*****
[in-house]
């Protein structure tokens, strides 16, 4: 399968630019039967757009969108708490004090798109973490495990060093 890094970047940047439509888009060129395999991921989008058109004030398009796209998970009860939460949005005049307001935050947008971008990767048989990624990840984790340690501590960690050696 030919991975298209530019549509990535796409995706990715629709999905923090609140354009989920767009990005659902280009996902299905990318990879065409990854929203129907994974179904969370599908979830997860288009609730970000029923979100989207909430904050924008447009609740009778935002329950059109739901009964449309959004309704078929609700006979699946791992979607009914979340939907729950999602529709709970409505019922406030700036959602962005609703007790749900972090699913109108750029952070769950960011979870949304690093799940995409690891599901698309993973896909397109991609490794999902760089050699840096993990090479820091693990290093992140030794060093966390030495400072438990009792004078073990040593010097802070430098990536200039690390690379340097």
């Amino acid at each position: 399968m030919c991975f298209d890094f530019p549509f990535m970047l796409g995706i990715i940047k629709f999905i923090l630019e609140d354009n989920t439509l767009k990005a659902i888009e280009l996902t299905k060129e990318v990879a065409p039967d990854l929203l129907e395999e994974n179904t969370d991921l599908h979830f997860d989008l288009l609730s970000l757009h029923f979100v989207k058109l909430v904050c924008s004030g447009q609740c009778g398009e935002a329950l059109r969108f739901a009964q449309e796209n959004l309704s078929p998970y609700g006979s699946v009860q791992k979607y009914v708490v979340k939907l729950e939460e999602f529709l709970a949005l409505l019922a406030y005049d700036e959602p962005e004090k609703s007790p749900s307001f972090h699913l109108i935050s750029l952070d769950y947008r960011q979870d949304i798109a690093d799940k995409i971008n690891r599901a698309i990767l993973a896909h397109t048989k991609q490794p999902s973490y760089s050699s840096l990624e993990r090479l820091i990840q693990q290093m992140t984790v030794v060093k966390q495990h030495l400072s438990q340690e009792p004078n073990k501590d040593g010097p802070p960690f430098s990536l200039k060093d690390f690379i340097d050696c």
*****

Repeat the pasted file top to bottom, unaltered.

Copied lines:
[in-house]
């Protein structure tokens, strides 16, 4: 399968630019039967757009969108708490004090798109973490495990060093 890094970047940047439509888009060129395999991921989008058109004030398009796209998970009860939460949005005049307001935050947008971008990767048989990624990840984790340690501590960690050696 030919991975298209530019549509990535796409995706990715629709999905923090609140354009989920767009990005659902280009996902299905990318990879065409990854929203129907994974179904969370599908979830997860288009609730970000029923979100989207909430904050924008447009609740009778935002329950059109739901009964449309959004309704078929609700006979699946791992979607009914979340939907729950999602529709709970409505019922406030700036959602962005609703007790749900972090699913109108750029952070769950960011979870949304690093799940995409690891599901698309993973896909397109991609490794999902760089050699840096993990090479820091693990290093992140030794060093966390030495400072438990009792004078073990040593010097802070430098990536200039690390690379340097």
């Amino acid at each position: 399968m030919c991975f298209d890094f530019p549509f990535m970047l796409g995706i990715i940047k629709f999905i923090l630019e609140d354009n989920t439509l767009k990005a659902i888009e280009l996902t299905k060129e990318v990879a065409p039967d990854l929203l129907e395999e994974n179904t969370d991921l599908h979830f997860d989008l288009l609730s970000l757009h029923f979100v989207k058109l909430v904050c924008s004030g447009q609740c009778g398009e935002a329950l059109r969108f739901a009964q449309e796209n959004l309704s078929p998970y609700g006979s699946v009860q791992k979607y009914v708490v979340k939907l729950e939460e999602f529709l709970a949005l409505l019922a406030y005049d700036e959602p962005e004090k609703s007790p749900s307001f972090h699913l109108i935050s750029l952070d769950y947008r960011q979870d949304i798109a690093d799940k995409i971008n690891r599901a698309i990767l993973a896909h397109t048989k991609q490794p999902s973490y760089s050699s840096l990624e993990r090479l820091i990840q693990q290093m992140t984790v030794v060093k966390q495990h030495l400072s438990q340690e009792p004078n073990k501590d040593g010097p802070p960690f430098s990536l200039k060093d690390f690379i340097d050696c």